Subject Firebird money matters
Author rogervellacott
The biggest difference between FB and its competitors, including
MySQL, is money. Money pays for more developers, more publicity,
more pressure on ISPs, and also provides the ability to attract
people like Jim Starkey away from the competition.

So regardless of the relative technical merits of MySQL and FB,
MySQL is streets ahead because it has muscle. Its muscle comes from
an operating model which generates money.

This is what we should be discussing. How can FB generate cash?

My company, like thousands of others, uses FB commercially, and we
deploy it to a significant number of our own clients. My single
download of FB 1.5.3 will be deployed to 20+ different sites, and
around 100 users. So actual users of FB around the world must
number many millions. I am not familiar with Foundation finances,
but I would guess that even $1 per year from every FB user would
help a bit.

My whole business depends on FB, yet I have never paid a penny for
it. And of course, I don't want to pay for it. I sometimes think I
should make a donation, but I am running a business, not a charity,
and when it comes to the moment of deciding whether to give money
away, or hang on to it to help with the payroll, then my charitable
instincts do not win.

So, as a community, we need a mechanism for turning those millions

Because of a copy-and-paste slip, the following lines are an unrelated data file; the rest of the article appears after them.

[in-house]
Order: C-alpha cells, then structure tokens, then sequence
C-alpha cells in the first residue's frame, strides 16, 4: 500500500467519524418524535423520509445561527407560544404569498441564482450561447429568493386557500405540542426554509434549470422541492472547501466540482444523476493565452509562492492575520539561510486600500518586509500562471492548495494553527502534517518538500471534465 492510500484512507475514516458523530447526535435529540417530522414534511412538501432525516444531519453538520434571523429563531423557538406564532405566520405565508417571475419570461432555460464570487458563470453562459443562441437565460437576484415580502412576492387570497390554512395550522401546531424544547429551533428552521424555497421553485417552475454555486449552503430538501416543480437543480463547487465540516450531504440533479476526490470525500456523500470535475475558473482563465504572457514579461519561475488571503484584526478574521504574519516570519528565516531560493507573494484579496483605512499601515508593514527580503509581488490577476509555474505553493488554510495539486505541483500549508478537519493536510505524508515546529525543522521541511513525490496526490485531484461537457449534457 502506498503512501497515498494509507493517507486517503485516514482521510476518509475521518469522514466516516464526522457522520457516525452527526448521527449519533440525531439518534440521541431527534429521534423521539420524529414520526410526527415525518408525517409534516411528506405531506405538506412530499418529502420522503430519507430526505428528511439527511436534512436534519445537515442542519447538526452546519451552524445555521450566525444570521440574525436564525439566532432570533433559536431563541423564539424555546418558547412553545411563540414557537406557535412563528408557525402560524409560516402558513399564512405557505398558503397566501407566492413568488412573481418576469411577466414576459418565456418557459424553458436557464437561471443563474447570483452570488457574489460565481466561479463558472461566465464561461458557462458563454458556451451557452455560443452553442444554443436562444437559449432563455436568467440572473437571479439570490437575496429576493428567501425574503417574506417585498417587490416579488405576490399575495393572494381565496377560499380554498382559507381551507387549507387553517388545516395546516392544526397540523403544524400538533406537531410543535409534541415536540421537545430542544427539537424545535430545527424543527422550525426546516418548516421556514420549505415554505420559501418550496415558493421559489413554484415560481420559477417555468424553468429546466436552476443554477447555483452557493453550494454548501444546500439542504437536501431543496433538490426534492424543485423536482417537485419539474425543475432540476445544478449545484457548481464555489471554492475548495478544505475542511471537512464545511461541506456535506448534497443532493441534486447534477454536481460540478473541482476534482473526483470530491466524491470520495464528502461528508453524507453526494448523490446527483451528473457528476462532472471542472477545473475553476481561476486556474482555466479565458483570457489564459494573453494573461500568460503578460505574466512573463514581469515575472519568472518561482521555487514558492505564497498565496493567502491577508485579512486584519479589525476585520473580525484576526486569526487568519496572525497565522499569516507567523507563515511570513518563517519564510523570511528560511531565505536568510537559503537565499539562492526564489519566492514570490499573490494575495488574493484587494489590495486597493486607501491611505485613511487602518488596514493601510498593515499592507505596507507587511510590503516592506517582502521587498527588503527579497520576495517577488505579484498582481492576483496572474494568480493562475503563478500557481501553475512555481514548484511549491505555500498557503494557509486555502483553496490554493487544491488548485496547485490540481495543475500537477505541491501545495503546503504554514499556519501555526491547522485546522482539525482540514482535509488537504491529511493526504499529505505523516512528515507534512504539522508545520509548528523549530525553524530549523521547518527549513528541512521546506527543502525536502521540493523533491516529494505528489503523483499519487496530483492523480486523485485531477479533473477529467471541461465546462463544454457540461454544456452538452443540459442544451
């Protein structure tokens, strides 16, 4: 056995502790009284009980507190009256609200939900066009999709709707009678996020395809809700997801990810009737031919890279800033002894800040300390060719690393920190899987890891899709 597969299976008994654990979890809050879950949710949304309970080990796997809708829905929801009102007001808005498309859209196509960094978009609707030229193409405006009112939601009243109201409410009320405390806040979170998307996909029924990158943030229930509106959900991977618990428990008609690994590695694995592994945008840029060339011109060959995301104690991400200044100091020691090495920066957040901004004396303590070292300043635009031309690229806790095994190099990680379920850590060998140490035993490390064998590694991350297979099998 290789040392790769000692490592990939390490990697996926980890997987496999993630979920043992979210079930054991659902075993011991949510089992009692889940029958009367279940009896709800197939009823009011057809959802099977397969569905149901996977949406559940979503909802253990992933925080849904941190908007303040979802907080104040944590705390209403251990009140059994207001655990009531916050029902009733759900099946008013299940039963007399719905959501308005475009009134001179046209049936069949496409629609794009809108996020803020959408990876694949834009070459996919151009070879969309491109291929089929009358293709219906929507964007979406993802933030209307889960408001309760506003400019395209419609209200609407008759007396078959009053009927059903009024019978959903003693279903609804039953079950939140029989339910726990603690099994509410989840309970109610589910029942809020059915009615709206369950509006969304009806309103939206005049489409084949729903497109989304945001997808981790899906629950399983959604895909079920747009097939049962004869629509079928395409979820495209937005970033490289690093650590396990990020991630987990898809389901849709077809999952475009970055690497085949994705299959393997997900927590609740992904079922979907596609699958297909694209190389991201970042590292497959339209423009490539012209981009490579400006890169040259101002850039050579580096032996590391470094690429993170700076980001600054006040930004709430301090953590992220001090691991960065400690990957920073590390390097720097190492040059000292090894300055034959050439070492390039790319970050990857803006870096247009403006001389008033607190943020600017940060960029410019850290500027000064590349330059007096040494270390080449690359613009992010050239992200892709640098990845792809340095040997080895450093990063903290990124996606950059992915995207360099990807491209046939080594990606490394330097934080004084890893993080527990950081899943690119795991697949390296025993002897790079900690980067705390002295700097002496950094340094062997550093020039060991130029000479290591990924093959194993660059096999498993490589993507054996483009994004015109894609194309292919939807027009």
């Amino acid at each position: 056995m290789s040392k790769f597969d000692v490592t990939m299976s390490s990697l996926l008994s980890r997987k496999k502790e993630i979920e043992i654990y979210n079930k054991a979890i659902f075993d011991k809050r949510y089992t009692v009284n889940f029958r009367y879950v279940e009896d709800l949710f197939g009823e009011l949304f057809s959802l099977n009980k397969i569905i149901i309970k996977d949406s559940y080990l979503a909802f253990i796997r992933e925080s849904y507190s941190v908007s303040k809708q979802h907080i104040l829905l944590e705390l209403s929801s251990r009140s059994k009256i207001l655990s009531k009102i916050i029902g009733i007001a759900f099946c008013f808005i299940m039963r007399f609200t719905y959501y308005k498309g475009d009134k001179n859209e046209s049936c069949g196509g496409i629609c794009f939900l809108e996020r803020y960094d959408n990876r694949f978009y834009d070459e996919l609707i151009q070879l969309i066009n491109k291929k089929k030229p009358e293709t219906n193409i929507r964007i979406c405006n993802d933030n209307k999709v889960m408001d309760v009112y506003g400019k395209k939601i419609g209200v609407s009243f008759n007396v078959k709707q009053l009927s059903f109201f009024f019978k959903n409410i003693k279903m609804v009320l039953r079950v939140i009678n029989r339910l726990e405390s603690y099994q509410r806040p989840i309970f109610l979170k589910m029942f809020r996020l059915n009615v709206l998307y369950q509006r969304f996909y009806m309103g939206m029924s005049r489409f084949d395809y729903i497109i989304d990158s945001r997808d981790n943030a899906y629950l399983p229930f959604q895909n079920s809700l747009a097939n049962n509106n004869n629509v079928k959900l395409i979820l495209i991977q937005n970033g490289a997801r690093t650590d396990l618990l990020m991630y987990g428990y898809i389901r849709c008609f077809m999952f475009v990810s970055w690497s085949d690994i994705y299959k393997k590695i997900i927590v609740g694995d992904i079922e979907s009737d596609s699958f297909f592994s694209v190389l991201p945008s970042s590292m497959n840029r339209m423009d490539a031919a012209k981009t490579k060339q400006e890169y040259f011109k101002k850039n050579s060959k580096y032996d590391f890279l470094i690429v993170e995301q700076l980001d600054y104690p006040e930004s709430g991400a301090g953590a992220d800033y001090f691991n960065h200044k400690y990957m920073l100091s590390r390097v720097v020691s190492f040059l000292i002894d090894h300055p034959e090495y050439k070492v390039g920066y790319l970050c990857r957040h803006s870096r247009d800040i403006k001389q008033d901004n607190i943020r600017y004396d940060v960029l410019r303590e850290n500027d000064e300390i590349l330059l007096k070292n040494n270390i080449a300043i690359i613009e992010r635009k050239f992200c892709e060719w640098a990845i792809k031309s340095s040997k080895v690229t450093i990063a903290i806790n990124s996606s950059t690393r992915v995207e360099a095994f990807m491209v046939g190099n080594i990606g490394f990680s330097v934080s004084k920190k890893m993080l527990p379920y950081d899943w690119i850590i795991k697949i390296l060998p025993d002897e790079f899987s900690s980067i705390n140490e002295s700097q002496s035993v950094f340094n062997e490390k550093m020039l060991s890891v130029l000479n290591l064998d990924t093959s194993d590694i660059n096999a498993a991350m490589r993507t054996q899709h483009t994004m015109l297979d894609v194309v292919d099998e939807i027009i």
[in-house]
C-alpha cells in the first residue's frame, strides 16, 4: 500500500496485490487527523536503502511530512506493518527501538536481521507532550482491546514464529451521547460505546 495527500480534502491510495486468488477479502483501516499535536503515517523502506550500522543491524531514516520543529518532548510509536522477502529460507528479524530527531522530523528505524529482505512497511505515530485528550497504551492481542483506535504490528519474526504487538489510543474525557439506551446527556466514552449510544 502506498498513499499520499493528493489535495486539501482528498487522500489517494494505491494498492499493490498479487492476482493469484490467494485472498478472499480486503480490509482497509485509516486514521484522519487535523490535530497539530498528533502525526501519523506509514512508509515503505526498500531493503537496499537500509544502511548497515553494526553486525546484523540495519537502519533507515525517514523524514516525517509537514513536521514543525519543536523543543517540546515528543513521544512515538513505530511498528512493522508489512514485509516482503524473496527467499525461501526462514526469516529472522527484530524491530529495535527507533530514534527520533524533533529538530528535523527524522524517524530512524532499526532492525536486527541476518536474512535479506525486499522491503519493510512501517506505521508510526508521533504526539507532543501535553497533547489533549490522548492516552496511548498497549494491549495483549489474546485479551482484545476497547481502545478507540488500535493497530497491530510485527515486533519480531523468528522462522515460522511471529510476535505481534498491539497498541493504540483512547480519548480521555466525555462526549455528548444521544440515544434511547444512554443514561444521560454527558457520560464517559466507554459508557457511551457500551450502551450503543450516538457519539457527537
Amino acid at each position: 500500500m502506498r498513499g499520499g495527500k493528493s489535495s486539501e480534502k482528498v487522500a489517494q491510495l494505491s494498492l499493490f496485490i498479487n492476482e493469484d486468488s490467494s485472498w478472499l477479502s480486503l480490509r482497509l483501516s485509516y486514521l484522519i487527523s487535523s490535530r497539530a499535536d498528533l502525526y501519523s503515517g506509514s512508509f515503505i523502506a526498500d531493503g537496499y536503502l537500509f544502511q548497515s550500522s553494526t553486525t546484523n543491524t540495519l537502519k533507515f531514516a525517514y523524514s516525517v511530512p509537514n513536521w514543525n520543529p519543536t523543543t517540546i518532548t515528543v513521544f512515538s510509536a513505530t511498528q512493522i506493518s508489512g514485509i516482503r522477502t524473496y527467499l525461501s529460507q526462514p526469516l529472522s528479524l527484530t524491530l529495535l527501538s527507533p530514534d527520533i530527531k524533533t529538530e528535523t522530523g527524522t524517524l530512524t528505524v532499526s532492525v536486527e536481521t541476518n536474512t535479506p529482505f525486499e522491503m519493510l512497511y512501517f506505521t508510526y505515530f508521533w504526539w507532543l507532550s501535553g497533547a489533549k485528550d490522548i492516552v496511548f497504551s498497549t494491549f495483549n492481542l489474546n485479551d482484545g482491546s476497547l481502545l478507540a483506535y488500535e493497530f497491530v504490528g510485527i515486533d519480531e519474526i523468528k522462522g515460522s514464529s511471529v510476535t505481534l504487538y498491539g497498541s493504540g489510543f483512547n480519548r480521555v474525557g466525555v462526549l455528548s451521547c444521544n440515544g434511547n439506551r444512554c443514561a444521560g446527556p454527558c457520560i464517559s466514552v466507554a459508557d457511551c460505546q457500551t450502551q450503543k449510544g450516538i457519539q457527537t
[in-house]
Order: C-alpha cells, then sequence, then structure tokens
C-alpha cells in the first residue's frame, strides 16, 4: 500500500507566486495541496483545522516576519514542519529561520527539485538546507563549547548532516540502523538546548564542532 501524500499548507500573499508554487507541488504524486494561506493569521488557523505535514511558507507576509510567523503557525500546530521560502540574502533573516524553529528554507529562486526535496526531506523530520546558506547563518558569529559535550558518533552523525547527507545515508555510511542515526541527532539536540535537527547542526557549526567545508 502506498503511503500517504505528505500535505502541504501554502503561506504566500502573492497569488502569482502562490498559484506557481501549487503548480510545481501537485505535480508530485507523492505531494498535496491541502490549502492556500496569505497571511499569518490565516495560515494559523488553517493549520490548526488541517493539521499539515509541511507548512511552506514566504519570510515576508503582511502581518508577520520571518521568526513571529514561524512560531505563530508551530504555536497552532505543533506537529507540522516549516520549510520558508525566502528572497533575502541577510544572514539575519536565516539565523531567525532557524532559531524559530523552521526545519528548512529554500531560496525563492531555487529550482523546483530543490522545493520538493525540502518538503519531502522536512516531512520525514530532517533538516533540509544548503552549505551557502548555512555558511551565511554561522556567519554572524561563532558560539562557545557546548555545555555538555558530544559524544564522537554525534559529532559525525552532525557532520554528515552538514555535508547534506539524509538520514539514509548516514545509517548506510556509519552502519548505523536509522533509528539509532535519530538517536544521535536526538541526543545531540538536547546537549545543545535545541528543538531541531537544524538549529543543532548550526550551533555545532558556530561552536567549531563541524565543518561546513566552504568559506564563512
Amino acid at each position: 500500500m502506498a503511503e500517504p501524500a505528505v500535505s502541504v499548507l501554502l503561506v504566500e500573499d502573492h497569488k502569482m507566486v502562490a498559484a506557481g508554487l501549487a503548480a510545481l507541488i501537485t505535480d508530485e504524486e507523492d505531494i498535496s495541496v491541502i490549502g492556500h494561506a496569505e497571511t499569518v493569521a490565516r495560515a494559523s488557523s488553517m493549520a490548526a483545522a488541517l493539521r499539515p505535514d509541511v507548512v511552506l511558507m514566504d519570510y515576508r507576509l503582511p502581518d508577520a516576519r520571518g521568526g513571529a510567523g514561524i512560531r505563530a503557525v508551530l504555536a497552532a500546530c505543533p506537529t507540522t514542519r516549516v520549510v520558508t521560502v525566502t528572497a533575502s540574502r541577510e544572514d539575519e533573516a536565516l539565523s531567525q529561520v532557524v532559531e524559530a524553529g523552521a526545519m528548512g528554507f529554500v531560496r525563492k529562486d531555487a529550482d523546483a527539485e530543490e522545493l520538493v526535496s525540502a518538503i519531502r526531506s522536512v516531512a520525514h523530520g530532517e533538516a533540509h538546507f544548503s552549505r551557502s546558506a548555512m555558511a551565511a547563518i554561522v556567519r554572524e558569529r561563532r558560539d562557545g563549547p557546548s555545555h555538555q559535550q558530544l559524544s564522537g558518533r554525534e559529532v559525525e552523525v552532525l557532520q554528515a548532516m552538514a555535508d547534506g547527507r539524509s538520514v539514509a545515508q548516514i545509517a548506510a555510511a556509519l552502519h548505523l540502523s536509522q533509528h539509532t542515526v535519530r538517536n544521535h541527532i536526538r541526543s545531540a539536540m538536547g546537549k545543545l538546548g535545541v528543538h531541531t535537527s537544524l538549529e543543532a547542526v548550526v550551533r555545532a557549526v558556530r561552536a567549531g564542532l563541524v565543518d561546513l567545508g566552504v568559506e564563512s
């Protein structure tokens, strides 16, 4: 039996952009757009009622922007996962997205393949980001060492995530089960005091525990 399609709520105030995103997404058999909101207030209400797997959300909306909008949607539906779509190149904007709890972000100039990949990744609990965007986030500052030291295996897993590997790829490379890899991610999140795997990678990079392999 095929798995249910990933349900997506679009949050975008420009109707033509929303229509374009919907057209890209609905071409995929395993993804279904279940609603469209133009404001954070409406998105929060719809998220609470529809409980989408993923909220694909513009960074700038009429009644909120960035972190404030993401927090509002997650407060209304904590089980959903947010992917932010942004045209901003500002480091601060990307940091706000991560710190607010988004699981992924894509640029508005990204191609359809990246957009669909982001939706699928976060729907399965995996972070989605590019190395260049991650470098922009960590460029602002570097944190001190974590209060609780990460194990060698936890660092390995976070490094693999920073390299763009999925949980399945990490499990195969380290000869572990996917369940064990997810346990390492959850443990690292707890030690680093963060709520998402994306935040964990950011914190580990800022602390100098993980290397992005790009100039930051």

of users into serious cash. If such a mechanism depends on changing
human nature, then it will fail, so rather than fighting against
human nature, we need to use it.

Here is an idea.

Let the FB Foundation provide some inspiring, official Firebird
documentation which developers can pass on to their users, which
enable users to make a direct annual donation to the foundation.
There could be a small leaflet, describing the Foundation, and a
donation form, looking a bit like an invoice. The documents can be
given to the client, and the developer can suggest that making the
donation is the decent thing to do. Developers can modify the
donation form to show an amount of money which is appropriate for
the specific country or the specific client.

The developer has the benefit that it makes him look good - he is a
member of an international community of highly skilled people, and
he is working selflessly to support that community. He can also
show his client the support newsgroups, so the client sees that he
has access to resources beyond the single developer, should it ever
become necessary.

The idea also has the benefit that the donation does not seem to the
client like just yet more money for the developer. It brings the
client in to the FB community, and may even make him aware, for the
first time, that he is using a Firebird database. And so the
process helps with FB publicity and public awareness as well.

Shame will help. The client needs to know that the developer will
know whether he made the donation. The developer, perhaps, can show
the client a sample certificate which the developer will get from
the Foundation on receipt of the client's donation. He will pass
the certificate on to the client, to be hung on the wall, and it
says something like

"My Client Inc

is a contributing associate of

The Firebird Foundation"

for the year 2006

Roger Vellacott
Passfield Data Systems Ltd